Native Son

     John Kenneth Galbraith died on Saturday April 29th. He was 97 years old. I had no idea who Galbraith was until I moved to my current residence approximately 17 months ago. That he was a person of some importance was made eminently clear to me as the closest library was christened in his honor (one of my favourite places to frequent by the by). Galbraith even has his own monument here. Granted it is on a lonely dirt road backed by acres and acres of farm land but it is well kept and there’s a bench if you’d like to sit and relax in the shadow of that dedicated statuary.

     It is a little confusing to me, that monument, as there is an aspect that I find hard to reconcile to a six foot eight inch tall Scot’s descent farm boy done good. The monument that marks the location of the childhood home of one of the greatest economists of the past century is an inukshuk. Although he was a great collector of East Indian art, to my knowledge Galbraith was in no way associated with the native peoples of Canada. But as my maritime relatives like to say “go figure”.

     There were some hard feelings out this way in the sixties when Galbraith published his scandalous 1964 memoir “The Scotch”. Some of it still lingers on but for the most part they’ve let bygones be bygones. You can bet that his virtues, grown exponentially with his passing, will rate more than a mention in the local paper that comes out every Friday. Apparently Galbraith still held the small place that engendered him in some regard and here, under the never changing sky that still blankets the old back ways, among all the others that remain (over the earth and under it as well) they held him dear as well. Although he had occasionally visited it has been decades since he walked the dirt roads and looked over the fields that refuse to let him go. I wonder if he knew that in the end, no matter how far he traveled, this place would always claim him as its son.

      I didn’t know much about the man but I can tell you that “The Scotch” he wrote about are still out and about and going on with their business in the old township. They and others keep his memory alive and even I, as a new immigrant to the soils that birthed his world genius, have (obliquely, tongue in cheek and admittedly on a coat tail) deigned to poke a toe in his shadow. I wish him a good journey wherever he’s headed off to, while myself and all the rest of us regular folk wait it out here in a place that still remembers his voice and the sight of him heading down the old dirt road to supper and home.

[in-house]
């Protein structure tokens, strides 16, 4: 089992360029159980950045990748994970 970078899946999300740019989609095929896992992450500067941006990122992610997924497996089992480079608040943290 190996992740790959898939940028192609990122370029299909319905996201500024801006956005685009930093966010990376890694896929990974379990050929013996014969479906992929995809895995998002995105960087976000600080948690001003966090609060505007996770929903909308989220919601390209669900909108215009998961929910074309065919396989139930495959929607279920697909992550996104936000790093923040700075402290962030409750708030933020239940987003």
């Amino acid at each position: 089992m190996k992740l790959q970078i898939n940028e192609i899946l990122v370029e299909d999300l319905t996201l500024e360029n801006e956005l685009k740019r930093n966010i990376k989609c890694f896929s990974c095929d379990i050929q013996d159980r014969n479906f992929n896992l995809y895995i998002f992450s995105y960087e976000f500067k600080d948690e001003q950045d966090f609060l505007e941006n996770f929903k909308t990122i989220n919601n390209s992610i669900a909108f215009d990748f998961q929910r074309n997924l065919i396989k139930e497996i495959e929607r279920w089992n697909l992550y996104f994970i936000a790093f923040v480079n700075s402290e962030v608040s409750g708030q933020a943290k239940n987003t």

So with respect to the barefoot boy … to many people you walk here still. Travel well.

Here Among The Scotch

(Originally posted July 21st 2005)

6 thoughts on “Native Son

  1. "One must hay while the sun shines" is a line I remember from my childhood and that is how my mind and body work today. I watched them all drop like flies trying to keep up .


  2. Thanks for visiting my space, and for your kind comments.  I\’m glad all is well with you, and I can identify with the need to get your garden in shape… my mom is a gardner as well, and constantly goes about planning what she\’d like to do to our yard and pittifully sparse flower beds.
    On the laundry front… mom likes to hang it outside on those gloriously breezy days, and I must admit that I like the towels hung out to dry as they always come in smelling of fresh air, and are crisp… all the better to dry off with.  However, even though I KNOW, as you do, that the laundry police seldom hand out written reports either praising or criticizing one\’s level of "whiteness", and even less often deliver reports on the state of ones "unmentionables", I\’ve always had an uneasiness about hanging mine outside, for all to gawk at (because somehow I think that "all" WILL gawk… just a hunch).  You\’re right about us all having quirks we just can\’t explain rationally.


  3. Well I don\’t hang out my whites either.  Just nobody\’s business.  Actually I don\’t hang anything out other than the bedding.  Just love the smell of fresh dried outside bedding.  I liked your entry…it is always so very interesting…


  4. @Toad
    You are definitely a man of action. It makes me tired just reading about how much you get done in a day!=)
    I do think that those unexplainable quirks are often the thing that attracts me to a person…it makes life more interesting.
    My mom is always a really big one for hanging out the bedding. She even does it in winter. I still remember her bringing in the sheets frozen stiff as a board and hanging them over the loft railing to thaw out. We heated with wood and the smell of the sheets dried in the winter wind and the smell of wood smoke was incredible.


    I\’m pretty sure I must have written this during some sort of out-of-body experience.
    Everything — from the weather foibles to the laundry-hanging — is just like at my house.
    I DO hang everybody\’s undies on the line. My mom, who was environmentally-conscious before it was ever popular to do so, used to say that sunshine was "nature\’s bleach." She hung dark clothes and jeans in the shade, and everything white went directly into the sunshiny areas.
    She, too, brought stiff clothing in during the freezing months, and it dried on the back of every available chair.
    I\’m my mother\’s daughter. If it\’s crummy weather, the laundry piles ever higher until the sun comes out again. I wouldn\’t have it any other way.


  6. @Kay
    My mother would love you. She always give the thumbs up when she sees laundry hanging on the line…it\’s a sisterhood to her. I must admit that if the day is nice and I\’m out and about, seeing someone\’s laundry hanging on the line makes me feel guilty if my is still sitting on the basement floor.


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